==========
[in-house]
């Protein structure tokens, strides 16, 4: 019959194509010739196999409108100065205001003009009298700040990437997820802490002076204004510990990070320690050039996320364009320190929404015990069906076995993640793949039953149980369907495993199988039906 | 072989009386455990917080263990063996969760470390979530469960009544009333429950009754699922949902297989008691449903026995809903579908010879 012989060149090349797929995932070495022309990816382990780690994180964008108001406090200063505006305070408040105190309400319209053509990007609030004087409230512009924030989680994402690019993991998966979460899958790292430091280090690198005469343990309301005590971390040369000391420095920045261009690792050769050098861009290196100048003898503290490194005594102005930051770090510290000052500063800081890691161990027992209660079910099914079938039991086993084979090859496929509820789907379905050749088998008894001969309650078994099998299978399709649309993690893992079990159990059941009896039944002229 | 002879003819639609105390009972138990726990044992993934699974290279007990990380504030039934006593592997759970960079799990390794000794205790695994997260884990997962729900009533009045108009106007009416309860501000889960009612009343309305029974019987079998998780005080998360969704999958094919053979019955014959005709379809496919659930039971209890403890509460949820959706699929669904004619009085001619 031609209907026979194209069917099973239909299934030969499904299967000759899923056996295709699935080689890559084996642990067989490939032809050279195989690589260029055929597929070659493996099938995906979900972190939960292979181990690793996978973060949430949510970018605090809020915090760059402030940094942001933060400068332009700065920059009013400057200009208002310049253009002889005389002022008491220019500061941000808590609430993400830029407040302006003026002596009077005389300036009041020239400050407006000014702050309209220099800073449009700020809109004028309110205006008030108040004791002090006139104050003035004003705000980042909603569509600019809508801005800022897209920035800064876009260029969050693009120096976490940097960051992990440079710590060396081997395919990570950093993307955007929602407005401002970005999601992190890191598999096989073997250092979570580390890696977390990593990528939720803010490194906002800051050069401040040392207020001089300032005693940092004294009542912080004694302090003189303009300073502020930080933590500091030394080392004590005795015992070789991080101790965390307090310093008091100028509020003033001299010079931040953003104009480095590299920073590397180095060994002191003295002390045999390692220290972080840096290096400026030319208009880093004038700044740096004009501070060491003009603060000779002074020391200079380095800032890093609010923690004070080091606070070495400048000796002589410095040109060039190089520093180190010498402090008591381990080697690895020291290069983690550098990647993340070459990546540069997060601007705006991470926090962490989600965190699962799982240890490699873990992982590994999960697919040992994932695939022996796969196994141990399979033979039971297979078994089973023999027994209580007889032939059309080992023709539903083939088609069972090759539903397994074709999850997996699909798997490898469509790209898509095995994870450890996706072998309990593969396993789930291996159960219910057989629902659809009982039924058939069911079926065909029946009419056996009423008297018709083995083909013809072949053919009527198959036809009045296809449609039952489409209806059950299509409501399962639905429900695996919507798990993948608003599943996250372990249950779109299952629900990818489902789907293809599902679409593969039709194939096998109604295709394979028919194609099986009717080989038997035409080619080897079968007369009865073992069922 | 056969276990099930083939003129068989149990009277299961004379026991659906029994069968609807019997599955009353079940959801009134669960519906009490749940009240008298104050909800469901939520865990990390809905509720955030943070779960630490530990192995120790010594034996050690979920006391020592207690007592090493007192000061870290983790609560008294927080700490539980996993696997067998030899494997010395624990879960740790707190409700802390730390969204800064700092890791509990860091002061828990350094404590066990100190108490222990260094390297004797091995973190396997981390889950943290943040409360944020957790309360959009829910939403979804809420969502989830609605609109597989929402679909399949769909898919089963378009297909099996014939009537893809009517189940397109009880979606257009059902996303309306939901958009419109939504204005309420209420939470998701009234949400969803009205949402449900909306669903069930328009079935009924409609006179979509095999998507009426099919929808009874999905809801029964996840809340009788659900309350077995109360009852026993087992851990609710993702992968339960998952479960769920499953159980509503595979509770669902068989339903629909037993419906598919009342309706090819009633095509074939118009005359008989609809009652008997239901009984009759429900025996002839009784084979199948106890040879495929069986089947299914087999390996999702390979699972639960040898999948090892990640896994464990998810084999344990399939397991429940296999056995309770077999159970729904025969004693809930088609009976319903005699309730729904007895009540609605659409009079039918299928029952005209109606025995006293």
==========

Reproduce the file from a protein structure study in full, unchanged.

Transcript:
[in-house]
């Protein structure tokens, strides 16, 4: 019959194509010739196999409108100065205001003009009298700040990437997820802490002076204004510990990070320690050039996320364009320190929404015990069906076995993640793949039953149980369907495993199988039906 | 072989009386455990917080263990063996969760470390979530469960009544009333429950009754699922949902297989008691449903026995809903579908010879 012989060149090349797929995932070495022309990816382990780690994180964008108001406090200063505006305070408040105190309400319209053509990007609030004087409230512009924030989680994402690019993991998966979460899958790292430091280090690198005469343990309301005590971390040369000391420095920045261009690792050769050098861009290196100048003898503290490194005594102005930051770090510290000052500063800081890691161990027992209660079910099914079938039991086993084979090859496929509820789907379905050749088998008894001969309650078994099998299978399709649309993690893992079990159990059941009896039944002229 | 002879003819639609105390009972138990726990044992993934699974290279007990990380504030039934006593592997759970960079799990390794000794205790695994997260884990997962729900009533009045108009106007009416309860501000889960009612009343309305029974019987079998998780005080998360969704999958094919053979019955014959005709379809496919659930039971209890403890509460949820959706699929669904004619009085001619 031609209907026979194209069917099973239909299934030969499904299967000759899923056996295709699935080689890559084996642990067989490939032809050279195989690589260029055929597929070659493996099938995906979900972190939960292979181990690793996978973060949430949510970018605090809020915090760059402030940094942001933060400068332009700065920059009013400057200009208002310049253009002889005389002022008491220019500061941000808590609430993400830029407040302006003026002596009077005389300036009041020239400050407006000014702050309209220099800073449009700020809109004028309110205006008030108040004791002090006139104050003035004003705000980042909603569509600019809508801005800022897209920035800064876009260029969050693009120096976490940097960051992990440079710590060396081997395919990570950093993307955007929602407005401002970005999601992190890191598999096989073997250092979570580390890696977390990593990528939720803010490194906002800051050069401040040392207020001089300032005693940092004294009542912080004694302090003189303009300073502020930080933590500091030394080392004590005795015992070789991080101790965390307090310093008091100028509020003033001299010079931040953003104009480095590299920073590397180095060994002191003295002390045999390692220290972080840096290096400026030319208009880093004038700044740096004009501070060491003009603060000779002074020391200079380095800032890093609010923690004070080091606070070495400048000796002589410095040109060039190089520093180190010498402090008591381990080697690895020291290069983690550098990647993340070459990546540069997060601007705006991470926090962490989600965190699962799982240890490699873990992982590994999960697919040992994932695939022996796969196994141990399979033979039971297979078994089973023999027994209580007889032939059309080992023709539903083939088609069972090759539903397994074709999850997996699909798997490898469509790209898509095995994870450890996706072998309990593969396993789930291996159960219910057989629902659809009982039924058939069911079926065909029946009419056996009423008297018709083995083909013809072949053919009527198959036809009045296809449609039952489409209806059950299509409501399962639905429900695996919507798990993948608003599943996250372990249950779109299952629900990818489902789907293809599902679409593969039709194939096998109604295709394979028919194609099986009717080989038997035409080619080897079968007369009865073992069922 | 056969276990099930083939003129068989149990009277299961004379026991659906029994069968609807019997599955009353079940959801009134669960519906009490749940009240008298104050909800469901939520865990990390809905509720955030943070779960630490530990192995120790010594034996050690979920006391020592207690007592090493007192000061870290983790609560008294927080700490539980996993696997067998030899494997010395624990879960740790707190409700802390730390969204800064700092890791509990860091002061828990350094404590066990100190108490222990260094390297004797091995973190396997981390889950943290943040409360944020957790309360959009829910939403979804809420969502989830609605609109597989929402679909399949769909898919089963378009297909099996014939009537893809009517189940397109009880979606257009059902996303309306939901958009419109939504204005309420209420939470998701009234949400969803009205949402449900909306669903069930328009079935009924409609006179979509095999998507009426099919929808009874999905809801029964996840809340009788659900309350077995109360009852026993087992851990609710993702992968339960998952479960769920499953159980509503595979509770669902068989339903629909037993419906598919009342309706090819009633095509074939118009005359008989609809009652008997239901009984009759429900025996002839009784084979199948106890040879495929069986089947299914087999390996999702390979699972639960040898999948090892990640896994464990998810084999344990399939397991429940296999056995309770077999159970729904025969004693809930088609009976319903005699309730729904007895009540609605659409009079039918299928029952005209109606025995006293």